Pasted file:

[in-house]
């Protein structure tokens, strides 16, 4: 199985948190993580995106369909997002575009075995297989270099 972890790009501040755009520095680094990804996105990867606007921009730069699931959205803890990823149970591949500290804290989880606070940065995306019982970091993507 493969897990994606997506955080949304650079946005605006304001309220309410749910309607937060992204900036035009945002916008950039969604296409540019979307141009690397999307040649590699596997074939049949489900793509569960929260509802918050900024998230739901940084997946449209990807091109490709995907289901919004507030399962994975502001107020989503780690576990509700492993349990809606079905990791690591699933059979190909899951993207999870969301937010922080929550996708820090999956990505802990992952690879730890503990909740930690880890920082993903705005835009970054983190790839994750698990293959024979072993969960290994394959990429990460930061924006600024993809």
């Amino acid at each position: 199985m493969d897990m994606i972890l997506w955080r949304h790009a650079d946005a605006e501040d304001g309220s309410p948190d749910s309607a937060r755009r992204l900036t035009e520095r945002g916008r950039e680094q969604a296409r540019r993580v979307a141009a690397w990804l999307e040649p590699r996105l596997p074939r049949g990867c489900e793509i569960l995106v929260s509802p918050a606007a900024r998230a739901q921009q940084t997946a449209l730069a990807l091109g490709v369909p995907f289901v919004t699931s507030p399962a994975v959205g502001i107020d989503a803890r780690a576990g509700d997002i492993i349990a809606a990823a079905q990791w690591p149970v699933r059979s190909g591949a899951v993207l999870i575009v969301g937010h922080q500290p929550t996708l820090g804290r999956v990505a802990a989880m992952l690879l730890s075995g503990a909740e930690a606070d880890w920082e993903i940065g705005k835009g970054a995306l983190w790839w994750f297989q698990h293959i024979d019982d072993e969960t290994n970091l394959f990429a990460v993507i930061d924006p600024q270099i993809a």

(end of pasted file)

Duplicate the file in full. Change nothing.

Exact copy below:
[in-house]
């Protein structure tokens, strides 16, 4: 199985948190993580995106369909997002575009075995297989270099 972890790009501040755009520095680094990804996105990867606007921009730069699931959205803890990823149970591949500290804290989880606070940065995306019982970091993507 493969897990994606997506955080949304650079946005605006304001309220309410749910309607937060992204900036035009945002916008950039969604296409540019979307141009690397999307040649590699596997074939049949489900793509569960929260509802918050900024998230739901940084997946449209990807091109490709995907289901919004507030399962994975502001107020989503780690576990509700492993349990809606079905990791690591699933059979190909899951993207999870969301937010922080929550996708820090999956990505802990992952690879730890503990909740930690880890920082993903705005835009970054983190790839994750698990293959024979072993969960290994394959990429990460930061924006600024993809």
């Amino acid at each position: 199985m493969d897990m994606i972890l997506w955080r949304h790009a650079d946005a605006e501040d304001g309220s309410p948190d749910s309607a937060r755009r992204l900036t035009e520095r945002g916008r950039e680094q969604a296409r540019r993580v979307a141009a690397w990804l999307e040649p590699r996105l596997p074939r049949g990867c489900e793509i569960l995106v929260s509802p918050a606007a900024r998230a739901q921009q940084t997946a449209l730069a990807l091109g490709v369909p995907f289901v919004t699931s507030p399962a994975v959205g502001i107020d989503a803890r780690a576990g509700d997002i492993i349990a809606a990823a079905q990791w690591p149970v699933r059979s190909g591949a899951v993207l999870i575009v969301g937010h922080q500290p929550t996708l820090g804290r999956v990505a802990a989880m992952l690879l730890s075995g503990a909740e930690a606070d880890w920082e993903i940065g705005k835009g970054a995306l983190w790839w994750f297989q698990h293959i024979d019982d072993e969960t290994n970091l394959f990429a990460v993507i930061d924006p600024q270099i993809a």